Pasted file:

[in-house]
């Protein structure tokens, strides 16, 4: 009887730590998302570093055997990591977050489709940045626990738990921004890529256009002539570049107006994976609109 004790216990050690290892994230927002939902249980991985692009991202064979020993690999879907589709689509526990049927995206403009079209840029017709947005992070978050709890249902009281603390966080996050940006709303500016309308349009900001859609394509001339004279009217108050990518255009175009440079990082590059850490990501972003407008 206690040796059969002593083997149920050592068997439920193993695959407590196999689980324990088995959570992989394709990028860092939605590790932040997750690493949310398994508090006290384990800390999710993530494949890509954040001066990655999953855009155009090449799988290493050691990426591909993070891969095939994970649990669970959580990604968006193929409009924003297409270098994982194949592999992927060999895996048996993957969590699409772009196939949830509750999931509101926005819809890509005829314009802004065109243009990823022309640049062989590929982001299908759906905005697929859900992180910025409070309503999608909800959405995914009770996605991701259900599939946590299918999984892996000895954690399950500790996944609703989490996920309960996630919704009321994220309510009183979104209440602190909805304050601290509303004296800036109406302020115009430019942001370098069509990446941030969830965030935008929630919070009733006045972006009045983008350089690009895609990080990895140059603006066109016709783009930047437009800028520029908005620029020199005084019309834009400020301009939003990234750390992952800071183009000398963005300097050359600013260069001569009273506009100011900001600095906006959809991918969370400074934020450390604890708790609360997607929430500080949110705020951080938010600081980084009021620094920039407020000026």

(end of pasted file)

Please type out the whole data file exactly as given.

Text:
[in-house]
């Protein structure tokens, strides 16, 4: 009887730590998302570093055997990591977050489709940045626990738990921004890529256009002539570049107006994976609109 004790216990050690290892994230927002939902249980991985692009991202064979020993690999879907589709689509526990049927995206403009079209840029017709947005992070978050709890249902009281603390966080996050940006709303500016309308349009900001859609394509001339004279009217108050990518255009175009440079990082590059850490990501972003407008 206690040796059969002593083997149920050592068997439920193993695959407590196999689980324990088995959570992989394709990028860092939605590790932040997750690493949310398994508090006290384990800390999710993530494949890509954040001066990655999953855009155009090449799988290493050691990426591909993070891969095939994970649990669970959580990604968006193929409009924003297409270098994982194949592999992927060999895996048996993957969590699409772009196939949830509750999931509101926005819809890509005829314009802004065109243009990823022309640049062989590929982001299908759906905005697929859900992180910025409070309503999608909800959405995914009770996605991701259900599939946590299918999984892996000895954690399950500790996944609703989490996920309960996630919704009321994220309510009183979104209440602190909805304050601290509303004296800036109406302020115009430019942001370098069509990446941030969830965030935008929630919070009733006045972006009045983008350089690009895609990080990895140059603006066109016709783009930047437009800028520029908005620029020199005084019309834009400020301009939003990234750390992952800071183009000398963005300097050359600013260069001569009273506009100011900001600095906006959809991918969370400074934020450390604890708790609360997607929430500080949110705020951080938010600081980084009021620094920039407020000026």